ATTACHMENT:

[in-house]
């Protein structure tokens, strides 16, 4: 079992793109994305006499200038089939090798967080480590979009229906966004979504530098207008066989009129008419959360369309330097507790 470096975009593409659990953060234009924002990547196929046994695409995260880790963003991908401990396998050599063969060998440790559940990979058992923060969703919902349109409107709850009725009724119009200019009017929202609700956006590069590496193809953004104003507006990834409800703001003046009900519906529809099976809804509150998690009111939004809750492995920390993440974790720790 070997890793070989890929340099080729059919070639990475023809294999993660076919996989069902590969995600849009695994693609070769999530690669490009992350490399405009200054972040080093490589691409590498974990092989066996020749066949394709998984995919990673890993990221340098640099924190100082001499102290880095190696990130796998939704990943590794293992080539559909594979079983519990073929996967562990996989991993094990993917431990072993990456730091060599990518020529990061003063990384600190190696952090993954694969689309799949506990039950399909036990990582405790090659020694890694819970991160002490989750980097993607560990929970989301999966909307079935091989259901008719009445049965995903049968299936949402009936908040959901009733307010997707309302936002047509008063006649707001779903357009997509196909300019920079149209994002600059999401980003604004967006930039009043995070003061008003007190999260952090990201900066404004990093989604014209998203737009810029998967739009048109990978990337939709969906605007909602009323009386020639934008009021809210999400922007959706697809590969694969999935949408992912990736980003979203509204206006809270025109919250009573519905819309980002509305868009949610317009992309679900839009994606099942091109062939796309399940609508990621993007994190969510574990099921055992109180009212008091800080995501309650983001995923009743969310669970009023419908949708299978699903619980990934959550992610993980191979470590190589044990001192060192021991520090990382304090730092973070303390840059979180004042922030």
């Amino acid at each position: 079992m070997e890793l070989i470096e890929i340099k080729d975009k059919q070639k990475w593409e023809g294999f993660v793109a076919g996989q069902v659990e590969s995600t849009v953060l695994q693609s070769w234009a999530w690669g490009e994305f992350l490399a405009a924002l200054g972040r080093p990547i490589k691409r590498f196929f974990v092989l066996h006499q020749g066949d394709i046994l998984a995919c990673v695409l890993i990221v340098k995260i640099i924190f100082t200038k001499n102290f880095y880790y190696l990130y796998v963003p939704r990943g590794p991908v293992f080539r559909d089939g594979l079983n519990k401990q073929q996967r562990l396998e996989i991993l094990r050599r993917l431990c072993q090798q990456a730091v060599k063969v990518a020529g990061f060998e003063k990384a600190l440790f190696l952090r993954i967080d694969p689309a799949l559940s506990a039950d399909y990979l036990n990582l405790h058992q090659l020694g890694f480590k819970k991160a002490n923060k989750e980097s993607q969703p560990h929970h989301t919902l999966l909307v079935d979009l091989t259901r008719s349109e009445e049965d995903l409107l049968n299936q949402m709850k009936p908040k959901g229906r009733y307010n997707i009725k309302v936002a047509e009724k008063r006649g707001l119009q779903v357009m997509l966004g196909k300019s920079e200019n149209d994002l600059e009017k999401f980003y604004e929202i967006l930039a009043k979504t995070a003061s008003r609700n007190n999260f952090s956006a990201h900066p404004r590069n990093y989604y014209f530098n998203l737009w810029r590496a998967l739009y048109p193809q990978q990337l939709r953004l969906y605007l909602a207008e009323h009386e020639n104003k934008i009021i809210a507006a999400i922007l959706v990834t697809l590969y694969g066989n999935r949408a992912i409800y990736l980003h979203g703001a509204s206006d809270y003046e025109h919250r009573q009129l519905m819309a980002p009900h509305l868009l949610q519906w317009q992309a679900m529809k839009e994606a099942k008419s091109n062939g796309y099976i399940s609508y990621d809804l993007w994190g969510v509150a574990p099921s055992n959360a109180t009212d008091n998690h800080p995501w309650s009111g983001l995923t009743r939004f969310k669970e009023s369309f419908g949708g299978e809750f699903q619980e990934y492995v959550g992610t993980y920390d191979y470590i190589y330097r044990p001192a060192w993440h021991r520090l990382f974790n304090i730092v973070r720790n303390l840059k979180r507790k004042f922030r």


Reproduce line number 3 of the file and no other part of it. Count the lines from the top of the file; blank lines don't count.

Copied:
């Amino acid at each position: 079992m070997e890793l070989i470096e890929i340099k080729d975009k059919q070639k990475w593409e023809g294999f993660v793109a076919g996989q069902v659990e590969s995600t849009v953060l695994q693609s070769w234009a999530w690669g490009e994305f992350l490399a405009a924002l200054g972040r080093p990547i490589k691409r590498f196929f974990v092989l066996h006499q020749g066949d394709i046994l998984a995919c990673v695409l890993i990221v340098k995260i640099i924190f100082t200038k001499n102290f880095y880790y190696l990130y796998v963003p939704r990943g590794p991908v293992f080539r559909d089939g594979l079983n519990k401990q073929q996967r562990l396998e996989i991993l094990r050599r993917l431990c072993q090798q990456a730091v060599k063969v990518a020529g990061f060998e003063k990384a600190l440790f190696l952090r993954i967080d694969p689309a799949l559940s506990a039950d399909y990979l036990n990582l405790h058992q090659l020694g890694f480590k819970k991160a002490n923060k989750e980097s993607q969703p560990h929970h989301t919902l999966l909307v079935d979009l091989t259901r008719s349109e009445e049965d995903l409107l049968n299936q949402m709850k009936p908040k959901g229906r009733y307010n997707i009725k309302v936002a047509e009724k008063r006649g707001l119009q779903v357009m997509l966004g196909k300019s920079e200019n149209d994002l600059e009017k999401f980003y604004e929202i967006l930039a009043k979504t995070a003061s008003r609700n007190n999260f952090s956006a990201h900066p404004r590069n990093y989604y014209f530098n998203l737009w810029r590496a998967l739009y048109p193809q990978q990337l939709r953004l969906y605007l909602a207008e009323h009386e020639n104003k934008i009021i809210a507006a999400i922007l959706v990834t697809l590969y694969g066989n999935r949408a992912i409800y990736l980003h979203g703001a509204s206006d809270y003046e025109h919250r009573q009129l519905m819309a980002p009900h509305l868009l949610q519906w317009q992309a679900m529809k839009e994606a099942k008419s091109n062939g796309y099976i399940s609508y990621d809804l993007w994190g969510v509150a574990p099921s055992n959360a109180t009212d008091n998690h800080p995501w309650s009111g983001l995923t009743r939004f969310k669970e009023s369309f419908g949708g299978e809750f699903q619980e990934y492995v959550g992610t993980y920390d191979y470590i190589y330097r044990p001192a060192w993440h021991r520090l990382f974790n304090i730092v973070r720790n303390l840059k979180r507790k004042f922030r």